You’ll have to wait a while—the first peaches don’t ripen until the end of May—but it’s worth it to taste a sweet Hill Country peach plucked fresh from a tree at Marburger Orchard, 830/997-9433, near Fredericksburg. Gary Marburger grows 13 varieties that ripen in stages until early August. Can’t wait till then? Strawberries!
Wake up to the smell of rosemary, thyme, and other fresh scents when you stay in one of the newly opened Sunday Houses at Fredericksburg Herb Farm, 830/997-8615. The cozy cottages are styled like the old-time “Sunday Houses” built by German farmers for weekend stays when they came to town for church and shopping. Owners Rosemary and Dick Estenson also added an elegant spa and restaurant to the herb farm that hides away on a residential lane just a few blocks from Fredericksburg’s Main Street. he farm’s Rock House Bistro features dishes made with freshly harvested herbs and produce.
Bluebonnets generally begin blooming in mid-March and continue into April when they’re joined by other later blooming varieties of native flowers. Southern Living Senior Photographer Van Chaplin traveled more than 600 miles through the Hill Country photographing flowers last spring. His advice for finding the most beautiful blooms: “Drop in at small-town cafes and ask locals. They know the country better than anyone else.” Or, call the Texas Department of Transportation Wildflower Hotline, 800/452-9292.
In Dallas, Houston, and other big cities, you have to go to the mall to buy jewels. In the Hill Country, you find them lying on the ground. Topaz, the state gem of Texas, is found only in Mason County, about an hour’s drive from Fredericksburg. Clear or blue-tinted stones are generally located close to the surface around granite outcroppings in creek beds and ditches. Hunt all you want at Lindsay Ranch, 325/ 347-4052. Or buy a stone custom faceted with a Lone Star cut by gemologist B. Diane Eames at Gems of the Hill Country Lapidaries & Jewelers, 325/347-0475, on the town square in Mason.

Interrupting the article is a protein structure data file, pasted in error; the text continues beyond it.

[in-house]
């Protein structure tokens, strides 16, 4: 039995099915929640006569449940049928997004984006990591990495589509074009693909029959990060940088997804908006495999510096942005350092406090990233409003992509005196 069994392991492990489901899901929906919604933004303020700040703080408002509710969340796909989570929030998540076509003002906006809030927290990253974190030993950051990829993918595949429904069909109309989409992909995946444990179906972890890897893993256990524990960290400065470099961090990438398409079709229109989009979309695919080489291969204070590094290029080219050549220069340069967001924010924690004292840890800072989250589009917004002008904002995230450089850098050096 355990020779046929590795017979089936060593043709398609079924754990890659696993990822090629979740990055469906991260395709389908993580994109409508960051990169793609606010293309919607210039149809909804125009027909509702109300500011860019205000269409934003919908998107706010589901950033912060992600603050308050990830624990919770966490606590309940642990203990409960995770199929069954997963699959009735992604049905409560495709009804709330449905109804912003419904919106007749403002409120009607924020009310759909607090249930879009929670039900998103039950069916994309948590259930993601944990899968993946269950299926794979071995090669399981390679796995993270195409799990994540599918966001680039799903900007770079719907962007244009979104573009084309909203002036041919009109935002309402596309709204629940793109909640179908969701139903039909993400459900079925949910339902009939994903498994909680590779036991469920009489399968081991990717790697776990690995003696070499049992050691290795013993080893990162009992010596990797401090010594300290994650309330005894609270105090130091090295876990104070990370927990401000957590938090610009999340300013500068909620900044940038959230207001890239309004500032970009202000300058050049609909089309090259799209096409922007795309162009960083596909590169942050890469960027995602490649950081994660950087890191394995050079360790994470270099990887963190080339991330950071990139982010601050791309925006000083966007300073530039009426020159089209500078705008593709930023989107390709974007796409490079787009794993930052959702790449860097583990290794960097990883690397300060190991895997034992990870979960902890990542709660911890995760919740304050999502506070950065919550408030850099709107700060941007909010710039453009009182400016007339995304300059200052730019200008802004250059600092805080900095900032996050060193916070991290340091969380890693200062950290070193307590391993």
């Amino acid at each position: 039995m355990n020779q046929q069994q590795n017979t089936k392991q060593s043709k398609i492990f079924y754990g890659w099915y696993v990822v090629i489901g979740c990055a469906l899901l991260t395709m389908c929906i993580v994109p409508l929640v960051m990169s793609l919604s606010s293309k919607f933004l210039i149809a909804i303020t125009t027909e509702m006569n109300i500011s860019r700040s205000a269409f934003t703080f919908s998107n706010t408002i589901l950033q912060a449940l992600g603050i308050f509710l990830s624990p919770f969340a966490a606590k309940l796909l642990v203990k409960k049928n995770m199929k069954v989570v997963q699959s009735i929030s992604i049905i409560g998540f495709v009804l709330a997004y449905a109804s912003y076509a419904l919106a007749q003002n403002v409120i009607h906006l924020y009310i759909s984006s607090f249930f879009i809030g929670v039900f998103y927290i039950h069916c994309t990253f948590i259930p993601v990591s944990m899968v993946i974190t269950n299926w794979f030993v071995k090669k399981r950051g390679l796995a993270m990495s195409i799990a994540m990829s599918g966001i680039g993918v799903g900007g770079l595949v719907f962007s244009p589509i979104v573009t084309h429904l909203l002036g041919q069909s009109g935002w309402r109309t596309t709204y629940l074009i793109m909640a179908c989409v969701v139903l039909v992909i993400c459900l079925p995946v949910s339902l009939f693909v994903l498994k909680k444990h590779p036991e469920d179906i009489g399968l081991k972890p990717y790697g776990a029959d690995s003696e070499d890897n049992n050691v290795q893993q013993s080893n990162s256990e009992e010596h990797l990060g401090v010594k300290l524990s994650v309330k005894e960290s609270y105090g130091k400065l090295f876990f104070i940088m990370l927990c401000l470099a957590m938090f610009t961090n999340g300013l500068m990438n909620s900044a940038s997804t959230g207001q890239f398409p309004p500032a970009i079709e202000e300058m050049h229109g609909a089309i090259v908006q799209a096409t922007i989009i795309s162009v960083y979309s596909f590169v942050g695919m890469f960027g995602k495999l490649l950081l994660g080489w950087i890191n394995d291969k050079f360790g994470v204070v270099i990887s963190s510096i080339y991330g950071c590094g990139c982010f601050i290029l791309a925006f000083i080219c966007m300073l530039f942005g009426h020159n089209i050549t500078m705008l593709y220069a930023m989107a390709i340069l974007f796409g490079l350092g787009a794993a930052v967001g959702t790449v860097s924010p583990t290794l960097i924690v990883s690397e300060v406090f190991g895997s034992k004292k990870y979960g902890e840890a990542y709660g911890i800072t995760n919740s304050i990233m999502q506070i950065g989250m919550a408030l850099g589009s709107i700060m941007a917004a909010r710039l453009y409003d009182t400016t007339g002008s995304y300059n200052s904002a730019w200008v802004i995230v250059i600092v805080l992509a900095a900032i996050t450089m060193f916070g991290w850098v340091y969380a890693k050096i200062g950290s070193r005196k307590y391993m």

One of the most scenic wildflower drives in Texas takes you along State 16 through Llano and Ranch Road 501 to Colorado Bend State Park, 325/628-3240. Reaching Gorman Falls, the park’s main attraction, takes a 1.5-mile-long hike through rugged ranch country. The last 100 yards is a rocky descent down a steep path to the misty chill of half a dozen cascades that spill from a 60-foot-high limestone cliff into a moss- and fern-draped grotto. I almost have it all to myself. There’s only one other couple here, and we’re all so mesmerized by the falls that none of us says a word. We’re just content to let the waterfall do all the talking.
It twists so much you have to slow down to a crawl in a few places, but this sidewinder of a highway that climbs through the Hill Country for 30 miles between Kerrville and Medina is one of the most scenic in Texas. Ancient live oaks and white-flowering yucca plants decorate the roadsides, and green grasses cling to limestone outcrops like the hide on a rawboned longhorn steer. You can also find a little local color along the highway.
Snowy apple blossoms welcome you to the pocket-size town of Medina. Orchards spread out from the highway in row after row of the miniature varieties that grow in the apple capital of Texas. Apple pie is an art form here, and there’s none better than the fresh-baked desserts loaded with Golden Delicious types at Love Creek Apple Store, 800/449-0882. Orchard owners Baxter and Carol Adams moved from Houston to Medina in 1980 to start a cattle ranch. Luckily for apple lovers they decided to switch from raising beef to growing beautiful fruit.
Round as a giant Easter egg, Enchanted Rock sits half-buried in the hills near Fredericksburg. It’s the nation’s second largest granite dome, next to Georgia’s Stone Mountain. It’s a half-mile hike to the top, but for an unforgettable experience, make the trek at the end of the day, about a half hour before sunset. You won’t forget the view, or the sound. Because this rock talks. At least that’s what the Tonkawa and other Native American tribes who revered it believed. They swore they could hear strange noises at night. Scientists contend it’s fissures in the granite expanding at the end of a hot day, but you should come hear for yourself.